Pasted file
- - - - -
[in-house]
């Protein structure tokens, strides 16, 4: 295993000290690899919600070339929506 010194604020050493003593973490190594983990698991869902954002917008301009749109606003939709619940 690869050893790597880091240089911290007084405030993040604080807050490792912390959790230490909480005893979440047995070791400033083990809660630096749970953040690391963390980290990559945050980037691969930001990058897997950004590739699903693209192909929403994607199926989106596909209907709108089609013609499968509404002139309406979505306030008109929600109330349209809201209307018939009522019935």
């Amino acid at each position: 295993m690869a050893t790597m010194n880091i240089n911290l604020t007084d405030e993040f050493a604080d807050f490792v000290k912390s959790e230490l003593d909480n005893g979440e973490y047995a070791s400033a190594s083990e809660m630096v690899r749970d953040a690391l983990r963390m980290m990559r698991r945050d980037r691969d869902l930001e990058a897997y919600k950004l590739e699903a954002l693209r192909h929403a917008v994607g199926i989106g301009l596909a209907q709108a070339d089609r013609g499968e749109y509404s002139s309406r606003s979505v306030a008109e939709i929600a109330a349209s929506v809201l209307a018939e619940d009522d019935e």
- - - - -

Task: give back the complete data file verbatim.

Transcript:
[in-house]
């Protein structure tokens, strides 16, 4: 295993000290690899919600070339929506 010194604020050493003593973490190594983990698991869902954002917008301009749109606003939709619940 690869050893790597880091240089911290007084405030993040604080807050490792912390959790230490909480005893979440047995070791400033083990809660630096749970953040690391963390980290990559945050980037691969930001990058897997950004590739699903693209192909929403994607199926989106596909209907709108089609013609499968509404002139309406979505306030008109929600109330349209809201209307018939009522019935």
């Amino acid at each position: 295993m690869a050893t790597m010194n880091i240089n911290l604020t007084d405030e993040f050493a604080d807050f490792v000290k912390s959790e230490l003593d909480n005893g979440e973490y047995a070791s400033a190594s083990e809660m630096v690899r749970d953040a690391l983990r963390m980290m990559r698991r945050d980037r691969d869902l930001e990058a897997y919600k950004l590739e699903a954002l693209r192909h929403a917008v994607g199926i989106g301009l596909a209907q709108a070339d089609r013609g499968e749109y509404s002139s309406r606003s979505v306030a008109e939709i929600a109330a349209s929506v809201l209307a018939e619940d009522d019935e």